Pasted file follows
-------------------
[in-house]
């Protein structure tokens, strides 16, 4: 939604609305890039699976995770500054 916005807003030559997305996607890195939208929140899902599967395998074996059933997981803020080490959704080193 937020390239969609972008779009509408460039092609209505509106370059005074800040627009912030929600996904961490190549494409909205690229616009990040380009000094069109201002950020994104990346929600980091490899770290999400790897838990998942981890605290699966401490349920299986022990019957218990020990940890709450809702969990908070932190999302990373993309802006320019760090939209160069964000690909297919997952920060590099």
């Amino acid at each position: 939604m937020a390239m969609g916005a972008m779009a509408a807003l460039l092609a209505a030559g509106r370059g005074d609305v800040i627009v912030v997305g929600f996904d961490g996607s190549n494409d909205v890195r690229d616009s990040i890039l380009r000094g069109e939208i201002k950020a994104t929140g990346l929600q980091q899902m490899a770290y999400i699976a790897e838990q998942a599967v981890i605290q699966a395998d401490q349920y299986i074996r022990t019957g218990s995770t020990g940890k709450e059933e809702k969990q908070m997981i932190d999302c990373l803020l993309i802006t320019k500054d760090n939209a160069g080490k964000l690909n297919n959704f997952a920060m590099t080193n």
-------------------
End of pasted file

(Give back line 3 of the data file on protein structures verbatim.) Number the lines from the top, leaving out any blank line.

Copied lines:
């Amino acid at each position: 939604m937020a390239m969609g916005a972008m779009a509408a807003l460039l092609a209505a030559g509106r370059g005074d609305v800040i627009v912030v997305g929600f996904d961490g996607s190549n494409d909205v890195r690229d616009s990040i890039l380009r000094g069109e939208i201002k950020a994104t929140g990346l929600q980091q899902m490899a770290y999400i699976a790897e838990q998942a599967v981890i605290q699966a395998d401490q349920y299986i074996r022990t019957g218990s995770t020990g940890k709450e059933e809702k969990q908070m997981i932190d999302c990373l803020l993309i802006t320019k500054d760090n939209a160069g080490k964000l690909n297919n959704f997952a920060m590099t080193n």